It appears that the Singapore dollar will no longer be among the world's strongest currencies in the near future, says Mr Sam Phoen, a co-founder of investment-management firm Wateram Capital.
As a result, it might be prudent for investors to diversify their holdings, moving from a pure Singdollar case to include assets in other currencies, such as the United States dollar, Australian dollar and sterling.
U.S. DOLLAR AND GOLD
The outlook for the greenback has strengthened for the year, says Mr Philip Wee, who is senior currency strategist at DBS group research.
"Unlike in 2013-15, the dollar is not rising from quantitative-easing policies weakening the yen and euro, but from a stronger outlook for America," he notes.
Mr Phoen says that the greenback is likely to remain strong with higher US rates and President-elect Donald Trump's new policies. Thus, gold is expected to continue to underperform.
economist Barnabas Gan says that one major factor influencing gold prices is the strength of the US dollar.
"With the Fed set to gradually increase rates, the dollar should strengthen accordingly, putting downward pressure on gold prices," he says.
"However, if interest rates don't rise as quickly and if the dollar doesn't strengthen as much as has been forecast, then there will be less downward pressure on gold prices."
The euro is trading at 14-year lows against a strong greenback. Given the continued slow growth in Europe, the outlook for the euro remains bleak, says Mr Phoen, who feels that a break below parity against the US dollar is likely.
The sterling has suffered a great deal since Brexit, and is likely to continue to underperform the US dollar as Britain works out its exit strategy. However, the sterling could recoup its losses against the euro with populism sentiment now spreading slowly to the rest of Europe, notes Mr Phoen.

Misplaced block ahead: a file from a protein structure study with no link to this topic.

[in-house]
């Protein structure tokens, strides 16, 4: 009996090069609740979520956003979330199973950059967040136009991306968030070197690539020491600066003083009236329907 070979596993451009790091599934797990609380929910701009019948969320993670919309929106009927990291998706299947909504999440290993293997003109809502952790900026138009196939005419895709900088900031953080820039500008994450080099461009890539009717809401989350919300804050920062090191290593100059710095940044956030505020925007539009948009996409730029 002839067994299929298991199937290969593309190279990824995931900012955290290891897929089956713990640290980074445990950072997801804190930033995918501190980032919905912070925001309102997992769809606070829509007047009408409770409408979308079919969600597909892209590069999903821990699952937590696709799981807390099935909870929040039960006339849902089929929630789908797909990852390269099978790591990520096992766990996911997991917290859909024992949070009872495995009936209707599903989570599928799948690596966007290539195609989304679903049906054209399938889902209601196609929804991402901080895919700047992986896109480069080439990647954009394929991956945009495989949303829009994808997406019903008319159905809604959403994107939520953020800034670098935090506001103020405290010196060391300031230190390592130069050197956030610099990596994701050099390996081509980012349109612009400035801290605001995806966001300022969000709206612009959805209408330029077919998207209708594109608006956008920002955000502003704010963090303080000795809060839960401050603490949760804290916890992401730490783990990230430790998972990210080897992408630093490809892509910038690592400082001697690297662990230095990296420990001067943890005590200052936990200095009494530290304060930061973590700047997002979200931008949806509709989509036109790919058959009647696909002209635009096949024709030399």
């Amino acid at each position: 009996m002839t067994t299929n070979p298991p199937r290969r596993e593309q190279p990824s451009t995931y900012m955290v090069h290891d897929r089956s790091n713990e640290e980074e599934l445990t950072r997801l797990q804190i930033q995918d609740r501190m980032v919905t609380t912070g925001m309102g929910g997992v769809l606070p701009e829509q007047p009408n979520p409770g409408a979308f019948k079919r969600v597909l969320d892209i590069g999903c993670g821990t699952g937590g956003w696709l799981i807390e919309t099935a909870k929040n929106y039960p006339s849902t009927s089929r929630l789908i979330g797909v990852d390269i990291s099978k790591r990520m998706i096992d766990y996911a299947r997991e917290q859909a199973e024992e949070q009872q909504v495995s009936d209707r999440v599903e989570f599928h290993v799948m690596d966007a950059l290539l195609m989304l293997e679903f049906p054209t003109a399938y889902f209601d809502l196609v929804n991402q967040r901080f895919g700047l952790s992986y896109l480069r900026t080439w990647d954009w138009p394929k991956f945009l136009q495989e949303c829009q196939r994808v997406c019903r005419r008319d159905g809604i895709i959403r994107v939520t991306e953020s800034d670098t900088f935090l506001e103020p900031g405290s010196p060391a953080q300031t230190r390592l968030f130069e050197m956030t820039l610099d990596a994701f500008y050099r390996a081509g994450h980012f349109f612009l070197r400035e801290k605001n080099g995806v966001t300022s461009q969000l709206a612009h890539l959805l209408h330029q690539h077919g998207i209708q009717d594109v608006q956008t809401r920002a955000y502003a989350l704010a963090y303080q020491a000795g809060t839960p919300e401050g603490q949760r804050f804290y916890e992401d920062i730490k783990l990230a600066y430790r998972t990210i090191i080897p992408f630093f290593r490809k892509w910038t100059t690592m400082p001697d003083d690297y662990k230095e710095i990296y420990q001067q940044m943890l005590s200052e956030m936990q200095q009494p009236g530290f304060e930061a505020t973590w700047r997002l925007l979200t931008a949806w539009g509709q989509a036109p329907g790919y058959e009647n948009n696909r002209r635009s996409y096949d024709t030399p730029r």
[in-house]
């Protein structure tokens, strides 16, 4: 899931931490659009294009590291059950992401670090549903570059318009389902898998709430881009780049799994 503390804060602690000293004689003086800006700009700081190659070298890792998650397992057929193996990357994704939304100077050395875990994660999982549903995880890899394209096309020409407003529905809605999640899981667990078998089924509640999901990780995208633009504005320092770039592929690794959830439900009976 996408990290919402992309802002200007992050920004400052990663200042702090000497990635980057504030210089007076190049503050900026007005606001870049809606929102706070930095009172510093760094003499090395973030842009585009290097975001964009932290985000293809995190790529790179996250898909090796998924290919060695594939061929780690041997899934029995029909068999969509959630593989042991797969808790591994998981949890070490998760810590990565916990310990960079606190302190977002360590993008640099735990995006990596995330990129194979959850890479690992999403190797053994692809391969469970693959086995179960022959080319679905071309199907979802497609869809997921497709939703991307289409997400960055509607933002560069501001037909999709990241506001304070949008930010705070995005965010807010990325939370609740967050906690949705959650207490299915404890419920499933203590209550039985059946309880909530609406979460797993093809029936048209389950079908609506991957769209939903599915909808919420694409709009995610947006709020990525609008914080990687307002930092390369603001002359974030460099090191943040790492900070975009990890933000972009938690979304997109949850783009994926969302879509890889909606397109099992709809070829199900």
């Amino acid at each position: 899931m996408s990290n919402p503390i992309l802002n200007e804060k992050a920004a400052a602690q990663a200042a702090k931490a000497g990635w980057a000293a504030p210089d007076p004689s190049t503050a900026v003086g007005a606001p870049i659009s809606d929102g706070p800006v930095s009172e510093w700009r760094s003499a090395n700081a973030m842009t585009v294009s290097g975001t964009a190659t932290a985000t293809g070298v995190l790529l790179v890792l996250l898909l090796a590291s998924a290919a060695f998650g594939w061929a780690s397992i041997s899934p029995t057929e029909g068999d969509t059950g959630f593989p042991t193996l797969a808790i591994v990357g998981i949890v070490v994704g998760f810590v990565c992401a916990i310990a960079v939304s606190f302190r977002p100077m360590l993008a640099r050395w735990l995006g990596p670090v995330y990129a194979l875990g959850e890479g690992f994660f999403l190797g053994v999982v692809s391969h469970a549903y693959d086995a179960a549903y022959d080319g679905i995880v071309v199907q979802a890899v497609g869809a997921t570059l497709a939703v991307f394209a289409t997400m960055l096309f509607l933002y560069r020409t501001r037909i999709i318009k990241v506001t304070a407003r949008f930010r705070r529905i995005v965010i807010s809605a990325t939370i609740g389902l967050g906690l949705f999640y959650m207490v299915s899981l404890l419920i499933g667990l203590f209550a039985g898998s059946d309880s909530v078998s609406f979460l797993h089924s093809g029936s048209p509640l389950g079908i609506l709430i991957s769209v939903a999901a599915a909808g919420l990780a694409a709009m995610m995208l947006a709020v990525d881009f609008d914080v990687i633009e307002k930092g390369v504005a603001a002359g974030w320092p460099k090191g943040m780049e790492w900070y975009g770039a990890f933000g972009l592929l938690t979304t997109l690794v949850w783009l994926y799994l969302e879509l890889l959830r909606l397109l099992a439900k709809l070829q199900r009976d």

The Japanese currency could continue to weaken, slipping a little more to the low seen in 2015 of around 125 yen to the US dollar. Overall, the level is likely to be between 105 yen and 125 yen to the greenback for the year, says Mr Phoen.
China's currency will continue to face depreciation pressure with incessant capital outflows.
"How far it will fall in 2017 will be limited by the Politburo's desire to maintain price and political stability in China, and political pressure from the US. Barring a hard-landing scenario in China, the yuan is likely to outperform most other Asian currencies," says Mr Phoen.
The Malaysian authorities are taking steps to stem the ringgit's decline, notes Mr Phoen. Measures include pressing banks not to trade the ringgit non-deliverable forward market and encouraging repatriation of offshore earnings.
"The looming elections would also put some pressure on the ringgit. Overall, it is likely to decline a little more against the US dollar, but should remain broadly steady against the Singdollar, with a new base at above RM3 per Singdollar," says Mr Phoen.
As Singapore's open economy slows and it moves to reinvent itself for the next phase of growth, its currency is likely to face depreciation pressure, in line with the depreciation in the currencies of its trading partners. In terms of the greenback, the rate is likely to hit $1.50 to the US dollar in the first half of the year.
Australia's currency is one that Singaporeans have a keen interest in, particularly those with investment properties there. It is likely to be strongly supported against the Singdollar, and the rate could go as high as $1.10 per Aussie dollar this year.